Transparency in supply chains
Transparency in supply chains
13 November 2020
This statement is made in accordance with section 54 of the Modern Slavery Act 2015 (the Act), and sets out the steps taken in our last financial year (1 May 2019 – 30 April 2020) throughout our global business to identify and reduce the risk of modern slavery occurring within either our business or supply chains.
1. Overview of our business and supply chains
Freshfields Bruckhaus Deringer is a global law firm, operating as a limited liability partnership registered in England and Wales (with registered number OC334789) and authorised and regulated by the Solicitors Regulation Authority (SRA no. 484861), with branches and related undertakings across the world. The world’s biggest international organisations rely on us to help them make the right decisions in a fast-changing world. We combine the knowledge, experience and energy of the whole firm to solve our clients’ most complex challenges, wherever and whenever they arise. This statement is published on behalf of Freshfields globally.
Freshfields has 29 offices and 5,200 partners and staff worldwide, including approximately 2,600 in Continental Europe, over 1,800 in the UK, 400 in Asia, over 300 in the US and 80 in the Middle East and North Africa.
Our top three areas of spend with suppliers (including contractors) are premises, technology and human resources. Freshfields’ spend is centred in the UK and Germany – both in terms of the location of our contract / procurement management and the location of our first-tier suppliers – with smaller local supplier agreements at the level of each office. Our spend, by value, in financial year 2019-2020 was highly concentrated with large suppliers such as CBRE, Alexander Mann, Computacenter and UK Zones.
2. Our approach to modern slavery
Freshfields is committed to combatting modern slavery in all its forms. This is an explicit priority within the firm’s Responsible Business programme which forms a key element of the firm’s wider strategy. We expect the same high standards of those we work with (see further details below). More generally, our commitment to responsible business, observing the highest ethical standards and acting with integrity is embodied in the firm’s values.
We have been a supporter of the United Nations Global Compact since 2009, and, within our sphere of influence and in our role as professional advisors, are committed to supporting and enacting values in the areas of human rights, labour standards, the environment and anti-corruption. These are key features of our Responsible Business approach.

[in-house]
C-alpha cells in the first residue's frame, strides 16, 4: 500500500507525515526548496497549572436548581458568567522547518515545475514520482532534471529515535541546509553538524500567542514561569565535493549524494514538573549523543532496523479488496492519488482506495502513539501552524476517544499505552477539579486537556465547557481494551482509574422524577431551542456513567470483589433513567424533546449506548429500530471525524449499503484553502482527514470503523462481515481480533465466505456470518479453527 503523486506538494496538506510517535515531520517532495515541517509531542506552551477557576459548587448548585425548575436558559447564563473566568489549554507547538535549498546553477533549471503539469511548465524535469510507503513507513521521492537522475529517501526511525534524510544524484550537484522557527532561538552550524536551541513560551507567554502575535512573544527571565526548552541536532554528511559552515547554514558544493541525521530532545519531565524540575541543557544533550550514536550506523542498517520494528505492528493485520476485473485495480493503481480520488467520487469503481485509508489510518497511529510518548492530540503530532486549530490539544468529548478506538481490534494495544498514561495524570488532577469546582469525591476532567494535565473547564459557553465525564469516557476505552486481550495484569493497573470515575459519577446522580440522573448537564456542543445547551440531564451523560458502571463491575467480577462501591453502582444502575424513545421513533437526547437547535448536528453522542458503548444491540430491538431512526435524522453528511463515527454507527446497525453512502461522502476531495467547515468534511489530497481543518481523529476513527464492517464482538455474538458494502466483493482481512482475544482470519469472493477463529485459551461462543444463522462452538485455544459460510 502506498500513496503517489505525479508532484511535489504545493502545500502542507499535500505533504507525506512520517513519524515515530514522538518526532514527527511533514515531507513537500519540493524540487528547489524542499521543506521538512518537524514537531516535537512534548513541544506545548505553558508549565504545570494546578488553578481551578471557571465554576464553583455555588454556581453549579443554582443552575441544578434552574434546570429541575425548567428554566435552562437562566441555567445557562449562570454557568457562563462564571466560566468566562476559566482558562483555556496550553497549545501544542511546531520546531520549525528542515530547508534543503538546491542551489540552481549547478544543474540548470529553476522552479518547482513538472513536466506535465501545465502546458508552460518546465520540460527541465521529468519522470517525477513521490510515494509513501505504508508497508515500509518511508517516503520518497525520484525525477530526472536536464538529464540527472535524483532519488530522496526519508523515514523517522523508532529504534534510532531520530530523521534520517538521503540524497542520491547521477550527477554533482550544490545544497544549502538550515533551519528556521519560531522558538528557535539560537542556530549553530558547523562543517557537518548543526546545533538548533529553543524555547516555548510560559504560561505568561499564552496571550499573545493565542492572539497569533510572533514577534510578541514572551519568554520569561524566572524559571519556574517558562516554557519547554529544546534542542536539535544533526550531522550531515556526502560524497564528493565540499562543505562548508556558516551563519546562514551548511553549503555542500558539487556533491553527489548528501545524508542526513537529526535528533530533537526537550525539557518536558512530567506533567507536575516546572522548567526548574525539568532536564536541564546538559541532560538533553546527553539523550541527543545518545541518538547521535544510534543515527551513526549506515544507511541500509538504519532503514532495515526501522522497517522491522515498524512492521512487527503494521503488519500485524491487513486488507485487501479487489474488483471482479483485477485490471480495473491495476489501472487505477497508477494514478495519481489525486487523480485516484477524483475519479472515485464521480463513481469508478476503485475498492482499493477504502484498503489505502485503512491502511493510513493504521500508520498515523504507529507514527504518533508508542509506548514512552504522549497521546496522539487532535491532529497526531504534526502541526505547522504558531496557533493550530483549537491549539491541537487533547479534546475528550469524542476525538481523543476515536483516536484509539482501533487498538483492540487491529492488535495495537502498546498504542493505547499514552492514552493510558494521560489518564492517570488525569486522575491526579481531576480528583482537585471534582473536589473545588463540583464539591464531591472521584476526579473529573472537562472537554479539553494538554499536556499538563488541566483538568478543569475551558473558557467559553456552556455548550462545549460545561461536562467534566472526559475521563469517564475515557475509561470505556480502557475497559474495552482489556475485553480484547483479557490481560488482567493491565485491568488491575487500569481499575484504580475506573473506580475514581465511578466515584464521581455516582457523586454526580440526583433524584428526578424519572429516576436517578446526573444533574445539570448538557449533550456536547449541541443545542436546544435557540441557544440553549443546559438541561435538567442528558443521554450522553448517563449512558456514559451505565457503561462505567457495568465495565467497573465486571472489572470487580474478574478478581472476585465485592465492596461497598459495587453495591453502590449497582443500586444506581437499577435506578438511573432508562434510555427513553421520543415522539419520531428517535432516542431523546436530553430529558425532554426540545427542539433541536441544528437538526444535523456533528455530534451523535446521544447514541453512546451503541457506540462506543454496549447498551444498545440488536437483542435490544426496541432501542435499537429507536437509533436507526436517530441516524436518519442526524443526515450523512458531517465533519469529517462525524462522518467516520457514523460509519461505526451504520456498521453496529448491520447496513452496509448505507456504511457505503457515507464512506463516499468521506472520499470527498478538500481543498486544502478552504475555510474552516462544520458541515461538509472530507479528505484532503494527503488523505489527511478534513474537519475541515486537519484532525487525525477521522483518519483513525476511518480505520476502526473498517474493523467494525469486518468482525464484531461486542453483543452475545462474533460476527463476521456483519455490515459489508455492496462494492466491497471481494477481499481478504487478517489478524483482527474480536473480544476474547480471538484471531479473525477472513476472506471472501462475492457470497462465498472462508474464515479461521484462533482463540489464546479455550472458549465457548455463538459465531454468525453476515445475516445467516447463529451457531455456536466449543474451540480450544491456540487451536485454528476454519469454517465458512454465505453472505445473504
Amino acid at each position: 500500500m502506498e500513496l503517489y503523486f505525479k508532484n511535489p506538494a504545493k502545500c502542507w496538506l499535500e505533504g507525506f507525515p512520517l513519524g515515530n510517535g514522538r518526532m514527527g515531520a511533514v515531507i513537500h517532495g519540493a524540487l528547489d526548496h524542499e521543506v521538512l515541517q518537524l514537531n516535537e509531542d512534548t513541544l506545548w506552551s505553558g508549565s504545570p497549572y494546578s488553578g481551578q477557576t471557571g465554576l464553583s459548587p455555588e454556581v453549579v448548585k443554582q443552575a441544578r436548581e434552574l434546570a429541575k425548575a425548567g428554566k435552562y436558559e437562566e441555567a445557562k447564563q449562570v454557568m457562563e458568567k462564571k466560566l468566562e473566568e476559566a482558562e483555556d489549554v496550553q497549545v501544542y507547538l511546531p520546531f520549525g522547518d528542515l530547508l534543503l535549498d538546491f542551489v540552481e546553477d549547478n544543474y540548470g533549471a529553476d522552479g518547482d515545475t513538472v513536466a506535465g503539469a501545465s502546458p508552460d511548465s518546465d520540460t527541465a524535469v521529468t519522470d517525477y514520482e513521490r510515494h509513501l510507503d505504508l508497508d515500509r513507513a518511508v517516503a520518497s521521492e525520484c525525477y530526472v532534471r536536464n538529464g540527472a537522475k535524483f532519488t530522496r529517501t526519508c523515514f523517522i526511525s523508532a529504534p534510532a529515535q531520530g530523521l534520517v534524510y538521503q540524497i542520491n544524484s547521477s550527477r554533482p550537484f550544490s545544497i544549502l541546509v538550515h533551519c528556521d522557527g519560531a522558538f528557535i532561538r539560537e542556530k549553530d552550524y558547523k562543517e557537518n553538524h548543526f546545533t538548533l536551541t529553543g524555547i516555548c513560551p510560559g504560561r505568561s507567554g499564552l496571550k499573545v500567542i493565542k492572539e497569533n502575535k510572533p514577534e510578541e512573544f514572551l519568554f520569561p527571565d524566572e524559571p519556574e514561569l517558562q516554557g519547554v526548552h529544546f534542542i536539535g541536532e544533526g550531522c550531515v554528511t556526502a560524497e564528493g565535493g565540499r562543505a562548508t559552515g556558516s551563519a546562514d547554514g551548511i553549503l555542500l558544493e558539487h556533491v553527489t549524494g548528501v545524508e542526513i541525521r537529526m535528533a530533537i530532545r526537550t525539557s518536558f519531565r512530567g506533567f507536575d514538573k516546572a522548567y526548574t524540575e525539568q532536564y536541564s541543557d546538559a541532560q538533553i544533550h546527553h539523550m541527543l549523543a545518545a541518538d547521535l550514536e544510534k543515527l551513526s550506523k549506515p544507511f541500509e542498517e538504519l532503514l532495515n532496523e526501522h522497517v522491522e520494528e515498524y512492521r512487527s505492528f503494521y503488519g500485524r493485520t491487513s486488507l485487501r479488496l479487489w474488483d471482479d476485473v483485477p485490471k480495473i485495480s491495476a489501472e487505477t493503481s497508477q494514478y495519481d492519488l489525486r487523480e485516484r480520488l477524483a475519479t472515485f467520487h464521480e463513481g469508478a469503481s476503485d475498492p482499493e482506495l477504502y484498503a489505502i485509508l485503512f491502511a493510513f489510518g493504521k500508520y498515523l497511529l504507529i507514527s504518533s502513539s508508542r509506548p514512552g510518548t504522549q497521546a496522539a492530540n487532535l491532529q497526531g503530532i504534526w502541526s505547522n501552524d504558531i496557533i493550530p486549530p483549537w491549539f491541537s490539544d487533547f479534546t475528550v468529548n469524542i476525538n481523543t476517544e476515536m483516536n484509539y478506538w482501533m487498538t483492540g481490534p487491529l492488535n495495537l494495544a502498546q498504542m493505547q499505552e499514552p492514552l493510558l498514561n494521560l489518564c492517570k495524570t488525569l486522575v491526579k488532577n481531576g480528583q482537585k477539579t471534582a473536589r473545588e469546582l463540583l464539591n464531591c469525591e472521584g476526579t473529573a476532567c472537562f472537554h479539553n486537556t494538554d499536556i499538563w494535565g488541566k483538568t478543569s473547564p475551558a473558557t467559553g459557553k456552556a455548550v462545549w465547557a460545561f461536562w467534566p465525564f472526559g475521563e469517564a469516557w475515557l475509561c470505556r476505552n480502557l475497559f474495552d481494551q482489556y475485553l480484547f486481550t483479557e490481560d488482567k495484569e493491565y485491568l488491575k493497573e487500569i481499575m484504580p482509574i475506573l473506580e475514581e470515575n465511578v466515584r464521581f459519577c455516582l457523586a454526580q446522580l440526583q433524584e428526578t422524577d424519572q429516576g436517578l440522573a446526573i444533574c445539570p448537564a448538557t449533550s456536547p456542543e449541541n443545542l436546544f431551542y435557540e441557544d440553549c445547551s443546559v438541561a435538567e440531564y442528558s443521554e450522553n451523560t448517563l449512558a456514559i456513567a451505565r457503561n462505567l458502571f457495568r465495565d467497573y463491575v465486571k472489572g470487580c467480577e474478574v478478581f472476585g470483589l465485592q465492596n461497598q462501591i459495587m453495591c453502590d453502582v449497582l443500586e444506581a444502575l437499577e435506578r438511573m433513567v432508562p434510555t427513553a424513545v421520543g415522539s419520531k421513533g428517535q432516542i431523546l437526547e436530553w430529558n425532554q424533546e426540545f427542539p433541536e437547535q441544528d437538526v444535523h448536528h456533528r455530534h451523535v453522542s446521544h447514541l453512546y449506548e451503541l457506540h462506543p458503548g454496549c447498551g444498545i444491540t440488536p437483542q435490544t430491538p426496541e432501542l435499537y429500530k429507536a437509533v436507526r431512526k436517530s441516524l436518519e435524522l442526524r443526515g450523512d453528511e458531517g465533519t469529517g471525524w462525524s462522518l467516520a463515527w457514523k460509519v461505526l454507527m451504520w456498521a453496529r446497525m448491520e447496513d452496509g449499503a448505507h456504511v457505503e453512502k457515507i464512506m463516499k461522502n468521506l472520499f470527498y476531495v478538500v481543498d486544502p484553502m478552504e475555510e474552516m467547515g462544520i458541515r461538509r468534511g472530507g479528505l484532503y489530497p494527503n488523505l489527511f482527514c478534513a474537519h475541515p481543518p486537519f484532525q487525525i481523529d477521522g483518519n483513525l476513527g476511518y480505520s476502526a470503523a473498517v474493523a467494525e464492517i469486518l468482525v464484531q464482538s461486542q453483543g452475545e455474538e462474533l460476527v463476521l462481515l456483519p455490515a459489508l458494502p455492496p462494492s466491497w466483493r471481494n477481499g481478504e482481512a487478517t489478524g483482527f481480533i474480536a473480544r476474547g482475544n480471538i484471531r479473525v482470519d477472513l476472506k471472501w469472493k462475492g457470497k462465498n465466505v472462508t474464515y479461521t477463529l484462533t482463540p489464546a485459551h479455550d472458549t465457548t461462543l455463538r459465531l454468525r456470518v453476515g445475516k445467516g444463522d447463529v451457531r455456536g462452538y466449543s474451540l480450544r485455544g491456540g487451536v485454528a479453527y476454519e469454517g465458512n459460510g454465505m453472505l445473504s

As an international business with global supply chains, we adopt the international law definitions of forced labour  and human trafficking  to frame our response to modern slavery as part of our Responsible Business programme and in fulfilling our responsibilities under the Act. Relevant national criminal offences are addressed by us accordingly.
In addition to this high-level commitment, we have several operational policies relevant to our approach to this issue and these are subject to continuous review and development. They are published on the firm’s intranet which is available to all employees.
- We continued to operate our modern slavery working group (more details in section 3 below).
- We have an internal policy on modern slavery: an updated version was published to our internal wiki in June 2019.
- Our internal whistleblowing policy encourages anyone who suspects wrongdoing, explicitly including modern slavery abuses, to report it as soon as possible, in the knowledge that concerns will be taken seriously and investigated as appropriate. The policy also covers the protection of whistle blowers.
- The firm’s standard contract terms have provisions relating specifically to modern slavery. These terms are mandated in new contracts and as an addendum to longer running existing contracts on renewal.
- We also ask all suppliers to follow our Responsible Business Procurement Guidelines. These guidelines are publicly available (linked from our homepage) and include operating principles which are applicable both to ourselves and to our suppliers.
3. Due diligence processes
We continue to direct our efforts through our modern slavery working group, which reports to our senior partner and is chaired by a partner who specialises in Global Business and Human Rights. The working group is comprised of representatives from the following business functions:
- Risk and professional ethics;
- Responsible Business;
- Human Resources; and
- Global Business & Human Rights.